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The Power of a Word

May 26, 2016


On Sunday, November 13th 2005, I was honored to officiate at the Remembrance Sunday service in the Dickleburgh Parish Church of All Saints. Dickleburgh parish was near the US Army Air Corps installation RAF Thorpe-Abbotts which was the home of the 100th Bomb Group (Heavy) which flew B-17 Flying Fortresses. The 100th Air Refueling Wing which flew KC-135 Stratotanker took it’s lineage from the 100th Bomb Group and we had a very special relationship with the WW2 flyers and the former base. The 100th Air Refueling Wing was stationed at RAF Mildenhall where was where I was the Wing Chaplain from 2005-2008.

Remembrance Sunday falls on the Sunday closest to November 11th which in the UK is called Rembrance Day unlike the US where it is called Veteran’s Day. Commemorating the ending of World War One, on this day they honor the living and the dead of all conflicts. As I think about the various services I have conducted through the years in November and in May, I think about the power of a word… or a set of words.

In 1985, on April 15th, I stood before my seminary professor Robert Strobel who was a Chaplain, Colonel in the USAF Reserves and took my first oath of commissioning.

I, Michael Alec Moore, having been appointed a Chaplain Candidate, Second Lieutenant in the United States Air Force Reserve, do solemnly swear that I will support and defend the Constitution of the United States against all enemies, foreign and domestic; that I will bear true faith and allegiance to the same; that I take this obligation freely, without any mental reservation or purpose of evasion; and that I will well and faithfully discharge the office upon which I am about to enter. So help me God.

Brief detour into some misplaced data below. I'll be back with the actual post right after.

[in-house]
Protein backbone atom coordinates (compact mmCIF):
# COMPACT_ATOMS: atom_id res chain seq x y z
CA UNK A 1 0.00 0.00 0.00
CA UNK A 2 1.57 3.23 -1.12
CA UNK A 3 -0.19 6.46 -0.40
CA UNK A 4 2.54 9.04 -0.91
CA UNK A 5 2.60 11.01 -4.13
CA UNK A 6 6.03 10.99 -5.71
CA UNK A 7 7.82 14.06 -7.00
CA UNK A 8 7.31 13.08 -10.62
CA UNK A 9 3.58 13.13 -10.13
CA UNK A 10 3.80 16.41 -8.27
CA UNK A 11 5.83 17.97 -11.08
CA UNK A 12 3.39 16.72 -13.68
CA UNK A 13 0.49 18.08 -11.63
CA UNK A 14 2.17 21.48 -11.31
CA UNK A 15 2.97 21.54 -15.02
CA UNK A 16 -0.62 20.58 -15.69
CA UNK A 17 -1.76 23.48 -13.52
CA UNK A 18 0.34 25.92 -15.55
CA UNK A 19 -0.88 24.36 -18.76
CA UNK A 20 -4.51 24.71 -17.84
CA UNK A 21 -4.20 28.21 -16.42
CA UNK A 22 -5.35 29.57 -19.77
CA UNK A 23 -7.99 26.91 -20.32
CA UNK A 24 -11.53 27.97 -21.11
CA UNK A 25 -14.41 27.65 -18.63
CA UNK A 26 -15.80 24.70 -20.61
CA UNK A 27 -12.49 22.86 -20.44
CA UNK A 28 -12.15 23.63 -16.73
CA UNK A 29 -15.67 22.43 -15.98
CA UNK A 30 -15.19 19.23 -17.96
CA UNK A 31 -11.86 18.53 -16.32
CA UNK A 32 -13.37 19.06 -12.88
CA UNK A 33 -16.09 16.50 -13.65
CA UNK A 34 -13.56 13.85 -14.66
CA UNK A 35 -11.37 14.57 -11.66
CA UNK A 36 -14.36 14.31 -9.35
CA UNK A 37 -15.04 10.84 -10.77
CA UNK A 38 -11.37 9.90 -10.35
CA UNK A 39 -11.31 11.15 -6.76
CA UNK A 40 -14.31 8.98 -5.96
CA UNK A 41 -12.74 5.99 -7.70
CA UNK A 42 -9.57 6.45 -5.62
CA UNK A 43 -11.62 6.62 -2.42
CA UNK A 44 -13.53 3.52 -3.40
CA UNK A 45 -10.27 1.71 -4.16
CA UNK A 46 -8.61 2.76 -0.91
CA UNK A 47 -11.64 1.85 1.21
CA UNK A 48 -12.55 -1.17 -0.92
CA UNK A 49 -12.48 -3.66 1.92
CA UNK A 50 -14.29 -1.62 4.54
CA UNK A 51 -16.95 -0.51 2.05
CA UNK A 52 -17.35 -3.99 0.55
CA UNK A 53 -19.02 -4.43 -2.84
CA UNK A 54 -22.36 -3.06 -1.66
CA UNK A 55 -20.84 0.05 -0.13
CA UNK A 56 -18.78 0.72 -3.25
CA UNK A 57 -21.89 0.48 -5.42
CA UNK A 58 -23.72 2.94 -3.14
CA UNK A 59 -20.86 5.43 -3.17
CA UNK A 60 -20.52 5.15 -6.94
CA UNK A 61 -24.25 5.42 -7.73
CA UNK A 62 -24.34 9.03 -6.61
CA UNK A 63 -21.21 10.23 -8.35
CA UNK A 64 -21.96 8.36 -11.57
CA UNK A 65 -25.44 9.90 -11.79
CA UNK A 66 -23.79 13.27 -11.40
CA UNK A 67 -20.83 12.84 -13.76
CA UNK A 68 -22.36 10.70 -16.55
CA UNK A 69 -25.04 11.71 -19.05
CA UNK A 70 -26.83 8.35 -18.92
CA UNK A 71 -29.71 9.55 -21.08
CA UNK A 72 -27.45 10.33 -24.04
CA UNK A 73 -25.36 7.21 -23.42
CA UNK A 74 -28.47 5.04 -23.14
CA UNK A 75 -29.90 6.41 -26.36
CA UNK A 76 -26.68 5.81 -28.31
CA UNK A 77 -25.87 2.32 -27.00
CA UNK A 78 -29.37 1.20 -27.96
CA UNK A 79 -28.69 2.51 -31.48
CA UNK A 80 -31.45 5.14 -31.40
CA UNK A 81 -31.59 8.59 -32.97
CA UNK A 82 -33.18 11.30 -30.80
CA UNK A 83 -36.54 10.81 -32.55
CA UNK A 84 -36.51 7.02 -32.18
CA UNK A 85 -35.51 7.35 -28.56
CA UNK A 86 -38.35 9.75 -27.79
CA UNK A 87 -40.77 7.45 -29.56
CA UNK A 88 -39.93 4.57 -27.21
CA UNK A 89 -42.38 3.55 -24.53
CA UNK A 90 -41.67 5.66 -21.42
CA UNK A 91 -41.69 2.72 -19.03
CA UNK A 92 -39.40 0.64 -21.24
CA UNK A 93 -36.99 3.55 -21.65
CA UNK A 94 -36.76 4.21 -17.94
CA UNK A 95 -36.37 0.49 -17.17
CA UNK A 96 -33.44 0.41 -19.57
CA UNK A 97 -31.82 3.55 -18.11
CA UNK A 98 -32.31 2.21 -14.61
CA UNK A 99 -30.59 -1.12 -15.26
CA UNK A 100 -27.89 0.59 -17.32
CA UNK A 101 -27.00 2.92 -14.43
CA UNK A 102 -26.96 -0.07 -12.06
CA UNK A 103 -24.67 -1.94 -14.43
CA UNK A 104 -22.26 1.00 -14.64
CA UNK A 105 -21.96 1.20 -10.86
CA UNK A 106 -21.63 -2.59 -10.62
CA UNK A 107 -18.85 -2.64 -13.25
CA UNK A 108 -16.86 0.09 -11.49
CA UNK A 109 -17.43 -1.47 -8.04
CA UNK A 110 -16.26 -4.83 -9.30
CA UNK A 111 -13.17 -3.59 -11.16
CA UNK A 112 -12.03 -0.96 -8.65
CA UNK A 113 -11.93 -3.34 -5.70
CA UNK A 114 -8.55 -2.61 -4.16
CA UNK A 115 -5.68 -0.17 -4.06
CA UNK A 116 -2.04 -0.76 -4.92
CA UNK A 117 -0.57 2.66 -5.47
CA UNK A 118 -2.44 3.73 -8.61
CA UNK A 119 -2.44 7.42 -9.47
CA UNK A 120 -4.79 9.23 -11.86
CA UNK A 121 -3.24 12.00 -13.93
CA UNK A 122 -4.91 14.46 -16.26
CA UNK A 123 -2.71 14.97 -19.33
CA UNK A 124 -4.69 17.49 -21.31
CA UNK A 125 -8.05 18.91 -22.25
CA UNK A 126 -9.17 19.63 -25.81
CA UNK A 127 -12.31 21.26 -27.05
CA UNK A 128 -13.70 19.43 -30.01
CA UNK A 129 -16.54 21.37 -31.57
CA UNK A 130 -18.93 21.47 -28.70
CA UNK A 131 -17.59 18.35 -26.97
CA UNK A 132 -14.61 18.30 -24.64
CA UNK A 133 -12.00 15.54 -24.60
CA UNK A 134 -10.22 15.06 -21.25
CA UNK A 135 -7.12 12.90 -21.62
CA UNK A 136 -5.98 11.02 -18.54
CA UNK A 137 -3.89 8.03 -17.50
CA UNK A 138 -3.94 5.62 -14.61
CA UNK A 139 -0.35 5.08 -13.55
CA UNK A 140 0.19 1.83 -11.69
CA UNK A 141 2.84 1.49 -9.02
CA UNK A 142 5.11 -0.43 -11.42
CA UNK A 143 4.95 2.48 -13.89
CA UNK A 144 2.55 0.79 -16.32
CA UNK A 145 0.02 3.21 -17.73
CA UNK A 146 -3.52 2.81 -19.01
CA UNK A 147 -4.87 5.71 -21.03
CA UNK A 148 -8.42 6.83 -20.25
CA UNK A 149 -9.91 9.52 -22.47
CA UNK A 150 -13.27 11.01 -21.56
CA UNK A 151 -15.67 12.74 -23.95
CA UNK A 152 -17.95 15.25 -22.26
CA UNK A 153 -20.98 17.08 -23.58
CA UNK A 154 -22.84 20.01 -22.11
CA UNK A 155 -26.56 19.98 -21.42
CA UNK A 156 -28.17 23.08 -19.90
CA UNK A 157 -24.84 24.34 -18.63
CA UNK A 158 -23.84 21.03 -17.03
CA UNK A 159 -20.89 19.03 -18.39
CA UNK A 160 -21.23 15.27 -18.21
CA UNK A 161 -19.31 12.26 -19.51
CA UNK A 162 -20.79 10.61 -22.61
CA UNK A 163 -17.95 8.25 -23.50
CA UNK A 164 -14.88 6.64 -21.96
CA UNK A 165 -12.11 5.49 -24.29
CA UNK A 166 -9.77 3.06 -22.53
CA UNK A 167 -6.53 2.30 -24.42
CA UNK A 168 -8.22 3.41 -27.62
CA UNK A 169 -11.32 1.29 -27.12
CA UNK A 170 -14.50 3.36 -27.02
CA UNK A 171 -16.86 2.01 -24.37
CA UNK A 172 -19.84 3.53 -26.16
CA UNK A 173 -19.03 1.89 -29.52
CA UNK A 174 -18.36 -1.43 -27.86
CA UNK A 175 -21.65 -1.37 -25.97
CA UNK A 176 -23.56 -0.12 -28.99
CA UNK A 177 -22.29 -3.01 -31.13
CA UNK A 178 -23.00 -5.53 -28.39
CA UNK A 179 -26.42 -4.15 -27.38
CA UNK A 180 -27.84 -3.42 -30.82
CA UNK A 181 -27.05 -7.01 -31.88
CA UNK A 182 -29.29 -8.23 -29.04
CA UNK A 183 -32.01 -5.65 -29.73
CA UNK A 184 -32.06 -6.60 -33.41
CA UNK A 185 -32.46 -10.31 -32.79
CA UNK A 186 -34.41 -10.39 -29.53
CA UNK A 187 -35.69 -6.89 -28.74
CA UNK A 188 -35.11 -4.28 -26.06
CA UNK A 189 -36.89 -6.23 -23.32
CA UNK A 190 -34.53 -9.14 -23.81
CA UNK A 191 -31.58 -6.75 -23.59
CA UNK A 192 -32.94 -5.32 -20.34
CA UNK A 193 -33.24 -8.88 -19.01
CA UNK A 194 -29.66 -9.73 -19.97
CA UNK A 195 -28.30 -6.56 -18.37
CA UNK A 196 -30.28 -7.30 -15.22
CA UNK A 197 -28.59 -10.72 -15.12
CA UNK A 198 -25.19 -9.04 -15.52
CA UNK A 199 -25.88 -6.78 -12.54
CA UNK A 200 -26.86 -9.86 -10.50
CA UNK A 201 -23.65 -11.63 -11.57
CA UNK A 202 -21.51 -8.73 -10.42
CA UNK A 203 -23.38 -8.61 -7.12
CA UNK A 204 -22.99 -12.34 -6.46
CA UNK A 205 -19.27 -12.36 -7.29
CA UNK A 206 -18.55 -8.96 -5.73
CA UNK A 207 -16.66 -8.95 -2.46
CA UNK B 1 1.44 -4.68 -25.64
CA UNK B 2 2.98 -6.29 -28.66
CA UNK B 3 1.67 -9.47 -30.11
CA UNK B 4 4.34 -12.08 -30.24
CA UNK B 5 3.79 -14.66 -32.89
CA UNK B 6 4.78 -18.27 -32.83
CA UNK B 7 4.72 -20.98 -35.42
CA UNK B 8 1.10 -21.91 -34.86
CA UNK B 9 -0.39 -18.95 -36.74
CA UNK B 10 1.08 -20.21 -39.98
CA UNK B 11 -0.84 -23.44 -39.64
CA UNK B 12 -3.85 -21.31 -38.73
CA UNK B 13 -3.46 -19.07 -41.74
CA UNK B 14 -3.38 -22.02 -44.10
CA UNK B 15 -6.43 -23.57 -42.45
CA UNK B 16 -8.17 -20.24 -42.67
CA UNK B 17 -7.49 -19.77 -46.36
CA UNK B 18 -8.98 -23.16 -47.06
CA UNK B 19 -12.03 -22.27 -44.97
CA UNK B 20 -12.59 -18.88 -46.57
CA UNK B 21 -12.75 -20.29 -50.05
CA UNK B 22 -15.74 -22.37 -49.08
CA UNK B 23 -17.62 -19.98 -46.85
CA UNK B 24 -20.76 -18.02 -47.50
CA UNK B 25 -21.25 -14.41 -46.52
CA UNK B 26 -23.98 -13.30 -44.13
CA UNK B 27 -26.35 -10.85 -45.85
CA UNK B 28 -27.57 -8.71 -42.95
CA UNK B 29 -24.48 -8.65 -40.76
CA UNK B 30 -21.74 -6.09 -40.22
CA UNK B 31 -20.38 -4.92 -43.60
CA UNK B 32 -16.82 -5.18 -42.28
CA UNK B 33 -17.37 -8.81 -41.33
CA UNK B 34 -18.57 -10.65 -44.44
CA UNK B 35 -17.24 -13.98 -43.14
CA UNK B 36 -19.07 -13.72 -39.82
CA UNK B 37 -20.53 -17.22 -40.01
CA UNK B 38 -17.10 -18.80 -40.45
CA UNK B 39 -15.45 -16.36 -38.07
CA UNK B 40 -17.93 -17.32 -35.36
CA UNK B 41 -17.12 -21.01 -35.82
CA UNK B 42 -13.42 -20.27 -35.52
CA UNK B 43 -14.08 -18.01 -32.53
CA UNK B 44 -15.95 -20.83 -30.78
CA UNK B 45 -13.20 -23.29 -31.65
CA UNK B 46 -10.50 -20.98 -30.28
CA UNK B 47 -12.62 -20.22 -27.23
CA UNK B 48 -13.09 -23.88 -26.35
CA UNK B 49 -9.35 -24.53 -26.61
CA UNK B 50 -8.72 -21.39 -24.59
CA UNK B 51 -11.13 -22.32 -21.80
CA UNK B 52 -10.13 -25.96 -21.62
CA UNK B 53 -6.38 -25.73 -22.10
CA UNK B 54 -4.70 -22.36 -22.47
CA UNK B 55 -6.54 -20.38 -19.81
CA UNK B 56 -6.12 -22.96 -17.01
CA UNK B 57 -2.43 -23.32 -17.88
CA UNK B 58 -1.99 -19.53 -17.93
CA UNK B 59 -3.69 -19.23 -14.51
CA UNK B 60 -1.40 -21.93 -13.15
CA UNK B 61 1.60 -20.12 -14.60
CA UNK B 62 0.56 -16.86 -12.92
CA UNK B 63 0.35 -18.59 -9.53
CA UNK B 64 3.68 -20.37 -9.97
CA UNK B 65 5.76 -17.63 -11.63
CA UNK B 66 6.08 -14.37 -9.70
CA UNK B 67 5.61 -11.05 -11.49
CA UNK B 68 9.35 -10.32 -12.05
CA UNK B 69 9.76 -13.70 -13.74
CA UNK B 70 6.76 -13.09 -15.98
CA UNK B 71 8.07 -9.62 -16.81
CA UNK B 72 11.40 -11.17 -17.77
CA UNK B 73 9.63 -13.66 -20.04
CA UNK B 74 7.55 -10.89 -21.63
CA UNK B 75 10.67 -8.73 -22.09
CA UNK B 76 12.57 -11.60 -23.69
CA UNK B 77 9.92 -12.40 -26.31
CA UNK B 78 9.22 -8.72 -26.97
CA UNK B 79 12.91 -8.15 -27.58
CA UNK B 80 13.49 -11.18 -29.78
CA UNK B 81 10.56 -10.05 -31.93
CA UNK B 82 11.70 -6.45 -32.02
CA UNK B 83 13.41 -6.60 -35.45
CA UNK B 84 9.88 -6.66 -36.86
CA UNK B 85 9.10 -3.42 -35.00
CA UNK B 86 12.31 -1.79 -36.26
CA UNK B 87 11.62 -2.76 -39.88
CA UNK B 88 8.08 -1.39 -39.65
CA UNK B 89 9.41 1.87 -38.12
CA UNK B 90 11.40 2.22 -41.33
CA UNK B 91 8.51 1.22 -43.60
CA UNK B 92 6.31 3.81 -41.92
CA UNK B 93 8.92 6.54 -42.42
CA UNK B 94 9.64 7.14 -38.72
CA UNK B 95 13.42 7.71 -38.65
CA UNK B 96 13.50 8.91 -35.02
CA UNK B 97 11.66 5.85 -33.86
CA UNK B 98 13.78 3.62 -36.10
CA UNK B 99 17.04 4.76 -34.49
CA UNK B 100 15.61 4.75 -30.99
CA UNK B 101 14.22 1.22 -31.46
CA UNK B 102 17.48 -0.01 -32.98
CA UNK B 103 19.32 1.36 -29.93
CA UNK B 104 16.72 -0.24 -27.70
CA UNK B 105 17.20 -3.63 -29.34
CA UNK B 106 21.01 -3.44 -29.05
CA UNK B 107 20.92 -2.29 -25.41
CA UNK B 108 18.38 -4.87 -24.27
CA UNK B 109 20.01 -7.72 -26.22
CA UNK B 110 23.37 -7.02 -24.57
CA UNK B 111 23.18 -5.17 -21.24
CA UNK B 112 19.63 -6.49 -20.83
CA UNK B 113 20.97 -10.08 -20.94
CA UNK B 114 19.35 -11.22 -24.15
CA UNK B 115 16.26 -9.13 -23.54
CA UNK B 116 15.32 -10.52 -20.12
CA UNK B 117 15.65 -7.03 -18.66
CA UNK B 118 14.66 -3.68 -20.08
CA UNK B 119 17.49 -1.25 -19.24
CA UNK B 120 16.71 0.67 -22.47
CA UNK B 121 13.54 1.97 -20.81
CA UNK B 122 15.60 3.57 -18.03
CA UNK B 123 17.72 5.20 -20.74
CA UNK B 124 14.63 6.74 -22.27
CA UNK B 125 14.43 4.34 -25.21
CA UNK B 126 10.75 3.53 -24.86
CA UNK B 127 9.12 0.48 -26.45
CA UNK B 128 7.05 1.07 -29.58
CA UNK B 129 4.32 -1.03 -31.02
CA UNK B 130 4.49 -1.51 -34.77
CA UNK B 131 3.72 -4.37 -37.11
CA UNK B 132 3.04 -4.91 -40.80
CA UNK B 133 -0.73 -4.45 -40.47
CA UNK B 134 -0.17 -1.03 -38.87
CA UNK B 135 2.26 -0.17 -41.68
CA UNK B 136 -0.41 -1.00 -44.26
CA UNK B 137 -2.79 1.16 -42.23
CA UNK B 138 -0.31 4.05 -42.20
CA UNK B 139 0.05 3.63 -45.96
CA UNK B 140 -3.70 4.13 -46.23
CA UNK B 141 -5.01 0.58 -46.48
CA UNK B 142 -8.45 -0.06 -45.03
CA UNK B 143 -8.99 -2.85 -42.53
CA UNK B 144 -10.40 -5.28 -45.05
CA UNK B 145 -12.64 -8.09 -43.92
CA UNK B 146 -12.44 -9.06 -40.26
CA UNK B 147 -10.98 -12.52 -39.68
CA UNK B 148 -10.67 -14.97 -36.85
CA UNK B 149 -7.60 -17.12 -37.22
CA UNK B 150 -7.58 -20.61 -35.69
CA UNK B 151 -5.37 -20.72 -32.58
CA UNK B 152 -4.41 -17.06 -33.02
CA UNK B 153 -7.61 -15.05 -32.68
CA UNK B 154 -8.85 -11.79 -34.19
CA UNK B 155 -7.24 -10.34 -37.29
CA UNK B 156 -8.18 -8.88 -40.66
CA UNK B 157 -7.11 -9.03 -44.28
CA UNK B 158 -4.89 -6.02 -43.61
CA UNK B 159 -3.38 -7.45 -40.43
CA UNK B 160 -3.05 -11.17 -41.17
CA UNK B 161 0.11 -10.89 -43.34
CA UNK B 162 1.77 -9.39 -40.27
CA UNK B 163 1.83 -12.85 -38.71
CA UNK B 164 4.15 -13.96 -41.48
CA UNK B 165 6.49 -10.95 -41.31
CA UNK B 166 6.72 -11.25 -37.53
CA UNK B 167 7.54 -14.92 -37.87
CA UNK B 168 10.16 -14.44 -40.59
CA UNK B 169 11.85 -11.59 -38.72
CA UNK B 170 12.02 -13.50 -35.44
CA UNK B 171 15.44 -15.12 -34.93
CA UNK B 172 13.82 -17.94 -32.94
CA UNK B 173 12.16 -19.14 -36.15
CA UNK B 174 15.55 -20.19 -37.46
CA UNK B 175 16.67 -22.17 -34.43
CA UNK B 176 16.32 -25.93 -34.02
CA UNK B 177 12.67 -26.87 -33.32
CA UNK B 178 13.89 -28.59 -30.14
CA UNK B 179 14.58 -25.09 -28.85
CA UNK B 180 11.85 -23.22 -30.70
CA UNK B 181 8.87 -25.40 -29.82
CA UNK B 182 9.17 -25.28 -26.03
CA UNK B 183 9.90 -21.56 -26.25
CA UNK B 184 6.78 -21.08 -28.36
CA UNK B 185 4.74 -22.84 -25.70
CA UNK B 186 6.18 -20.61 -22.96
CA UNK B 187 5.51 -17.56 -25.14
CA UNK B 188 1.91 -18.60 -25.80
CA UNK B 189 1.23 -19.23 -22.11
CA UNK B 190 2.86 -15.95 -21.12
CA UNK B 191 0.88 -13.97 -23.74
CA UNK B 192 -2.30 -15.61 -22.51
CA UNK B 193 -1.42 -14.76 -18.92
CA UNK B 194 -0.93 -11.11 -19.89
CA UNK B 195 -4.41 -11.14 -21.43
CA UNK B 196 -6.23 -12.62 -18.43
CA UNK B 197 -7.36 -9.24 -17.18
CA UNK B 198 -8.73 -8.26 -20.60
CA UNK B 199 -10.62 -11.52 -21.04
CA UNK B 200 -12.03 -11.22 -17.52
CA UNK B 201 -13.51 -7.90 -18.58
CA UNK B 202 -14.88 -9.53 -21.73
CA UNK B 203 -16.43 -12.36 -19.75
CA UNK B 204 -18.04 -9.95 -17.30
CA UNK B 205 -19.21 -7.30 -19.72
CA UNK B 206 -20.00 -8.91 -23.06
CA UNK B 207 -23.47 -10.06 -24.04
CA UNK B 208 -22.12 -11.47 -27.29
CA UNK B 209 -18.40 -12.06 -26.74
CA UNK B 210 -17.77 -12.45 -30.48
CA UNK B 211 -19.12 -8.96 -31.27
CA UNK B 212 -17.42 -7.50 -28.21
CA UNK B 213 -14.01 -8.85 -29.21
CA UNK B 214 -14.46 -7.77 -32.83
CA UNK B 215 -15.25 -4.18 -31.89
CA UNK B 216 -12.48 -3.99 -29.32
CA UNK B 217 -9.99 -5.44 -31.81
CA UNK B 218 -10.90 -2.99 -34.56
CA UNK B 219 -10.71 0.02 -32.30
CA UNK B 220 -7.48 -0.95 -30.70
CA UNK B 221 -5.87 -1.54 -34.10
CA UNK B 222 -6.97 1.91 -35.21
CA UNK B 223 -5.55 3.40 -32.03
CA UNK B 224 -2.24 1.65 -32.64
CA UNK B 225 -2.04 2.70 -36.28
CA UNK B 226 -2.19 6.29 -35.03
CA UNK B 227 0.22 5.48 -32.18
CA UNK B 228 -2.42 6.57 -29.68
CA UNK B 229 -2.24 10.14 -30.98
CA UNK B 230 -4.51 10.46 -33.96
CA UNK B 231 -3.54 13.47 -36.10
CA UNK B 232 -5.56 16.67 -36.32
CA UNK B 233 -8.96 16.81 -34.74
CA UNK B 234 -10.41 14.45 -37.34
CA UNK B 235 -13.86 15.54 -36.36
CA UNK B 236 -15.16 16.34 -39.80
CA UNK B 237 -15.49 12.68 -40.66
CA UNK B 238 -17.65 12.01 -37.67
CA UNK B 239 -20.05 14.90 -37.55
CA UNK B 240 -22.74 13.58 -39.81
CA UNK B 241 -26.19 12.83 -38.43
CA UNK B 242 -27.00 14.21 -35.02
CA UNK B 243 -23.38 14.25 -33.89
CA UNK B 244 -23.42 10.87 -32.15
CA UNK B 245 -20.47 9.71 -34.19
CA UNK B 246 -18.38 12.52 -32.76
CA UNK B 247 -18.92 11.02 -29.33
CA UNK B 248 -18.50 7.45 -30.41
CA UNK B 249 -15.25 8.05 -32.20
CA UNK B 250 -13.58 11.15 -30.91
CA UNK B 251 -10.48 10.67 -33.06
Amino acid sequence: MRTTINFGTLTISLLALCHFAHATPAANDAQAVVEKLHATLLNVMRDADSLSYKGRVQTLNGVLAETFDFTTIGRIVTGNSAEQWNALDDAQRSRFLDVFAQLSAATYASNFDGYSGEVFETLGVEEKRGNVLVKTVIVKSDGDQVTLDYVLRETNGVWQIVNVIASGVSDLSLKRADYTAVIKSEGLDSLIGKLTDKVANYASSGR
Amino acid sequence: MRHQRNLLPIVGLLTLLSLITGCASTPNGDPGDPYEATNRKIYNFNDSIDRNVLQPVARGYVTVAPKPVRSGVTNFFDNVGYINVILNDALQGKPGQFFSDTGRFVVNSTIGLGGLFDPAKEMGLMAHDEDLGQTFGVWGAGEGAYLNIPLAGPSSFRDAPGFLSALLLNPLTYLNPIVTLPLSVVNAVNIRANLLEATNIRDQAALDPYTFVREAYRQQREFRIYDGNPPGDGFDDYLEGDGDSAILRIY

Little did I know what that series of words would draw me to do in life. It has been 31 years since I swore that oath, 26 years since I put on the uniform full time in 1990, and 5 years since I hung the uniform up for the last time. Among the many memories that I have, this particular memory came back to me as I shared some stories about a dear friend and mentor of mine from Scouts, Church, and my hometown. Bob was a quiet, hard working fellow who loved Scouting, the Church, and his Scouts. What we didn’t know when we were growing up was that Bob was a navigator on the B-24 Liberator and flew out of RAF Hethel Field in Norfolk, England during WW2. After I was in seminary and commissioned, he told me stories about England, the war, and going to London to see plays in the West End with his Operations Officer, Lt Col Jimmy Stewart. Two men, from completely different backgrounds were bound together by a common oath and duty.